The Wonder of Melrose Abbey

by Keith Savage · 9 comments

Melrose Abbey, Melrose, Scotland

Last week I wrote one of my unabashedly florid Picture This posts about Melrose Abbey, but the abbey deserves a more complete survey as it is perhaps the finest abbey ruin in all of Scotland. Few ruins can rival the completeness of the remaining structure and evoke the grandeur of what it must have looked like during the height of Melrose Abbey’s power. The simple fact is that this is the big daddy of them all, the primary draw of visitors to the Scottish Borders, and I’m happy to say it delivers. Does it ever. Each footstep upon the emerald turf crushes history from the ground, and the wind whistling over the Eildon Hills weaves it into a cloak of wonder draped over the abbey’s impressive shoulders. Read on, dear reader, for Melrose Abbey is one of Scotland’s architectural marvels.

The Melrose Abbey we see today was not the first religious structure in the region. This part of the Borders was a religious power as far back as 635 AD, when King Oswald of Northumbria and Aidan, bishop of Lindisfarne, later to be St. Aidan, founded Mailros Monastery a couple miles east of the current abbey with monks from Iona. The derivation of the name Mailros likely comes from the Cymric, meaning “meadow peninsula,” an apt description for the site of the old monastery which had been previously cultivated by Romano-British based in the fort of Trimontium (whose ruins lie among the Eildon Hills). Only the religious elite of this lost past were able to record the events of the day, and it this appetite for Dark Ages history that compels me to religious sites around Scotland.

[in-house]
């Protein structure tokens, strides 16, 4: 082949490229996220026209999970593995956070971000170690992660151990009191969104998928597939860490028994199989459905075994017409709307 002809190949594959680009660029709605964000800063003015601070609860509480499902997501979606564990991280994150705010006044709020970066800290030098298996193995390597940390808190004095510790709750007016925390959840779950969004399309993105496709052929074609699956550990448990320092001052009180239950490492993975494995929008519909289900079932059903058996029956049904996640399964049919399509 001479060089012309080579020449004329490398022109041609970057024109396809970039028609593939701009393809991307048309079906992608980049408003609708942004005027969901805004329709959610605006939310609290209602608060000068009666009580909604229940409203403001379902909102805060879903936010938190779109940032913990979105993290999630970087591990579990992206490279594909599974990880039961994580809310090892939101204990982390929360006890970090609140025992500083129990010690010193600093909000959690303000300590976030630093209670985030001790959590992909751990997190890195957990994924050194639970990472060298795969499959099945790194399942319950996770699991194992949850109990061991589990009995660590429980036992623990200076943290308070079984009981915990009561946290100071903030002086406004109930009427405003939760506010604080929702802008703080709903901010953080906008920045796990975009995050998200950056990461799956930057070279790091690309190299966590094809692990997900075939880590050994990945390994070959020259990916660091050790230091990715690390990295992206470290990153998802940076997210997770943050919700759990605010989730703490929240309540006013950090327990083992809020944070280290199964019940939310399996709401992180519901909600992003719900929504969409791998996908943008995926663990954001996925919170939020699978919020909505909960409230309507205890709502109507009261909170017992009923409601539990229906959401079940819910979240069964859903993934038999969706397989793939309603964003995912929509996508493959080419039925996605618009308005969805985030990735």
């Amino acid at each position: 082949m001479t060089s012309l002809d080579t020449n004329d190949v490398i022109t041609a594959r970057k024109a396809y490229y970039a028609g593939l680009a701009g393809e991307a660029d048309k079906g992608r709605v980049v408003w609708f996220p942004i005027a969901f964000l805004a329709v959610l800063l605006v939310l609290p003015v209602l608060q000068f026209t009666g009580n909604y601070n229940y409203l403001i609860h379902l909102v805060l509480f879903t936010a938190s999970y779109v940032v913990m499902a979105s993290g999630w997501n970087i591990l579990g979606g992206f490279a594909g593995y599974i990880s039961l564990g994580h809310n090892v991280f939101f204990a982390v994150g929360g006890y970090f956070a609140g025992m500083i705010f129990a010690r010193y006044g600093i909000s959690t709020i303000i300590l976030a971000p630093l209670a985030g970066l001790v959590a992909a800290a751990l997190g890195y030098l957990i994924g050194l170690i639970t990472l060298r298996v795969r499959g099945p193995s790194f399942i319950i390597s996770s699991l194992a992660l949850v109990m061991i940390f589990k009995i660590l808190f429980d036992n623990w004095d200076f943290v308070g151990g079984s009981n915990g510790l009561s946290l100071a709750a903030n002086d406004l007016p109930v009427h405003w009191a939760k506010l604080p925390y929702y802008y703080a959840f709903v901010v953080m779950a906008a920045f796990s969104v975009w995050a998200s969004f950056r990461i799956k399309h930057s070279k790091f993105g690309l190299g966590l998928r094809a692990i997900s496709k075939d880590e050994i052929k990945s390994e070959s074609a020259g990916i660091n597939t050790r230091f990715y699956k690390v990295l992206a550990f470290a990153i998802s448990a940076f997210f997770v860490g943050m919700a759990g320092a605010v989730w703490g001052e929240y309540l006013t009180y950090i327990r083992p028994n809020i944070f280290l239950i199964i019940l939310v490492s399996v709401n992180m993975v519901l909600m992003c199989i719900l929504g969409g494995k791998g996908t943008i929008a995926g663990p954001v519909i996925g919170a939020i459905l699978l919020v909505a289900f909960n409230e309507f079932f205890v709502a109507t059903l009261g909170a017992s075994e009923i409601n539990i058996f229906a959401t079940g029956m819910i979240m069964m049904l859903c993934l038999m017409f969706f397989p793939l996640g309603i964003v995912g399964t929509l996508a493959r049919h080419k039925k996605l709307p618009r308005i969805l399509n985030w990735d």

Five hundred years passed between the original founding of Mailros Monastery and the initial building of Melrose Abbey, and the details of that time are scant. Kings ascended to thrones after dynastic battles while plague struck the land, and here and there the names of famous monks like Cuthbert appear in the telling. St. Aidan’s monastery fell into ruin in 839 at the hands of Kenneth Mac Alpin, who is usually recognized as the first king of Scotland, and his band of Scots. To our modern minds it is a wonderfully vacant era ripe for imagination (and novels!).

In 1136, King David I requested the Cistercian monks from Rievaulx Abbey in north Yorkshire to build an abbey in Melrose. The king wanted the abbey built upon the previous monastery, but the monks of Rievaulx bargained for the current placement citing their need for arable farmland nearby. The monks of Rievaulx, like most monks, were an industrious lot and spent the next 50 years constructing Melrose Abbey.

The April day is sunny and blustery when I descend the narrow street to the abbey. There is some unsightly scaffolding on the eastern facade, but the maintenance of the abbey trumps my search for photographic perfection. I’m no expert on abbey architecture, though the words come readily enough: Apse, nave, refectory, cloister, presbytery, and on and on. Suffice to say that blushed Melrose Abbey, with its arches and columns and carvings, seems to be one of mankind’s proper contributions to the Earth. It is a thing of beauty because it gleams not at the expense of its provenance. It is raw stone worked into wondrous form, the shell now of a golem of prayer.

I walk between the headstones dotting the wide, eastern cemetery and work my way counter-clockwise around the abbey. I take out the audio guide earbuds and put on some music and turn it off promptly. Melrose Abbey is a place where you should listen to the wind singing through the stones. It’s mid-day, so the light is not perfect for photos, but then neither is my new camera able to capture the magnificence of Melrose Abbey’s edifice, whatever the weather. The eye alone has such grace.